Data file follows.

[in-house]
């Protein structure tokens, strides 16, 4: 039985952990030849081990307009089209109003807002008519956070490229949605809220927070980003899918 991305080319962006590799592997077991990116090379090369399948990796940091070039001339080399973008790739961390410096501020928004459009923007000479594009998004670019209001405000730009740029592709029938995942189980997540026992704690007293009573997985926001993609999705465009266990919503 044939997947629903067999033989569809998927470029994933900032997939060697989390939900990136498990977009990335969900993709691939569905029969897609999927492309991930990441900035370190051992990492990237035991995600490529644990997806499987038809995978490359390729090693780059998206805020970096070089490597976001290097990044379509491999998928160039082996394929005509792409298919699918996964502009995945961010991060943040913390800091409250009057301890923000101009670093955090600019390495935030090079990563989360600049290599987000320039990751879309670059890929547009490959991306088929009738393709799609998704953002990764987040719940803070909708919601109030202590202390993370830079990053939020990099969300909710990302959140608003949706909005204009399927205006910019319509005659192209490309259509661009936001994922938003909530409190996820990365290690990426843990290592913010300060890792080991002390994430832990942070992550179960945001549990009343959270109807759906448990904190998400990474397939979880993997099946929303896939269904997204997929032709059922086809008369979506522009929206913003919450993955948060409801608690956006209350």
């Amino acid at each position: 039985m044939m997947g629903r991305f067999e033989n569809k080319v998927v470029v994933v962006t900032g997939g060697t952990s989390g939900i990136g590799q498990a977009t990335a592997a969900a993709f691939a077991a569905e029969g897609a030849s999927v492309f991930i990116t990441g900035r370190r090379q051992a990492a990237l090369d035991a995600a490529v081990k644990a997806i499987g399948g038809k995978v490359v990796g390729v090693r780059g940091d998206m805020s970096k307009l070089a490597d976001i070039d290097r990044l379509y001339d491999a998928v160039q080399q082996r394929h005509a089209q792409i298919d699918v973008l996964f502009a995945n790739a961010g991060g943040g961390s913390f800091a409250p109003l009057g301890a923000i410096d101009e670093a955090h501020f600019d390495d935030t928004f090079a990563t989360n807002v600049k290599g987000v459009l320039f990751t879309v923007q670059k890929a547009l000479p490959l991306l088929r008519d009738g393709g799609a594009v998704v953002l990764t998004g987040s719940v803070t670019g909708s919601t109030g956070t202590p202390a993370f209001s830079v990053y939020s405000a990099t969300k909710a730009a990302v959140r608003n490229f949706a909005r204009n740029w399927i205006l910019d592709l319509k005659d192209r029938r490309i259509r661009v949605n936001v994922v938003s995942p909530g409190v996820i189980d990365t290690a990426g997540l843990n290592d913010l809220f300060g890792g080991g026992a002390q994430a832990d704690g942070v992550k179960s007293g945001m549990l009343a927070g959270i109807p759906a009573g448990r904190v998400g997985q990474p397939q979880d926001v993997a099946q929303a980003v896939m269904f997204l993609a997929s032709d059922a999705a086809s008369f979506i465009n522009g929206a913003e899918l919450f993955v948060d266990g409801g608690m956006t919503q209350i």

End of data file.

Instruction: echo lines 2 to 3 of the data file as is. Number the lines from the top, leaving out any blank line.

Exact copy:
């Protein structure tokens, strides 16, 4: 039985952990030849081990307009089209109003807002008519956070490229949605809220927070980003899918 991305080319962006590799592997077991990116090379090369399948990796940091070039001339080399973008790739961390410096501020928004459009923007000479594009998004670019209001405000730009740029592709029938995942189980997540026992704690007293009573997985926001993609999705465009266990919503 044939997947629903067999033989569809998927470029994933900032997939060697989390939900990136498990977009990335969900993709691939569905029969897609999927492309991930990441900035370190051992990492990237035991995600490529644990997806499987038809995978490359390729090693780059998206805020970096070089490597976001290097990044379509491999998928160039082996394929005509792409298919699918996964502009995945961010991060943040913390800091409250009057301890923000101009670093955090600019390495935030090079990563989360600049290599987000320039990751879309670059890929547009490959991306088929009738393709799609998704953002990764987040719940803070909708919601109030202590202390993370830079990053939020990099969300909710990302959140608003949706909005204009399927205006910019319509005659192209490309259509661009936001994922938003909530409190996820990365290690990426843990290592913010300060890792080991002390994430832990942070992550179960945001549990009343959270109807759906448990904190998400990474397939979880993997099946929303896939269904997204997929032709059922086809008369979506522009929206913003919450993955948060409801608690956006209350």
């Amino acid at each position: 039985m044939m997947g629903r991305f067999e033989n569809k080319v998927v470029v994933v962006t900032g997939g060697t952990s989390g939900i990136g590799q498990a977009t990335a592997a969900a993709f691939a077991a569905e029969g897609a030849s999927v492309f991930i990116t990441g900035r370190r090379q051992a990492a990237l090369d035991a995600a490529v081990k644990a997806i499987g399948g038809k995978v490359v990796g390729v090693r780059g940091d998206m805020s970096k307009l070089a490597d976001i070039d290097r990044l379509y001339d491999a998928v160039q080399q082996r394929h005509a089209q792409i298919d699918v973008l996964f502009a995945n790739a961010g991060g943040g961390s913390f800091a409250p109003l009057g301890a923000i410096d101009e670093a955090h501020f600019d390495d935030t928004f090079a990563t989360n807002v600049k290599g987000v459009l320039f990751t879309v923007q670059k890929a547009l000479p490959l991306l088929r008519d009738g393709g799609a594009v998704v953002l990764t998004g987040s719940v803070t670019g909708s919601t109030g956070t202590p202390a993370f209001s830079v990053y939020s405000a990099t969300k909710a730009a990302v959140r608003n490229f949706a909005r204009n740029w399927i205006l910019d592709l319509k005659d192209r029938r490309i259509r661009v949605n936001v994922v938003s995942p909530g409190v996820i189980d990365t290690a990426g997540l843990n290592d913010l809220f300060g890792g080991g026992a002390q994430a832990d704690g942070v992550k179960s007293g945001m549990l009343a927070g959270i109807p759906a009573g448990r904190v998400g997985q990474p397939q979880d926001v993997a099946q929303a980003v896939m269904f997204l993609a997929s032709d059922a999705a086809s008369f979506i465009n522009g929206a913003e899918l919450f993955v948060d266990g409801g608690m956006t919503q209350i």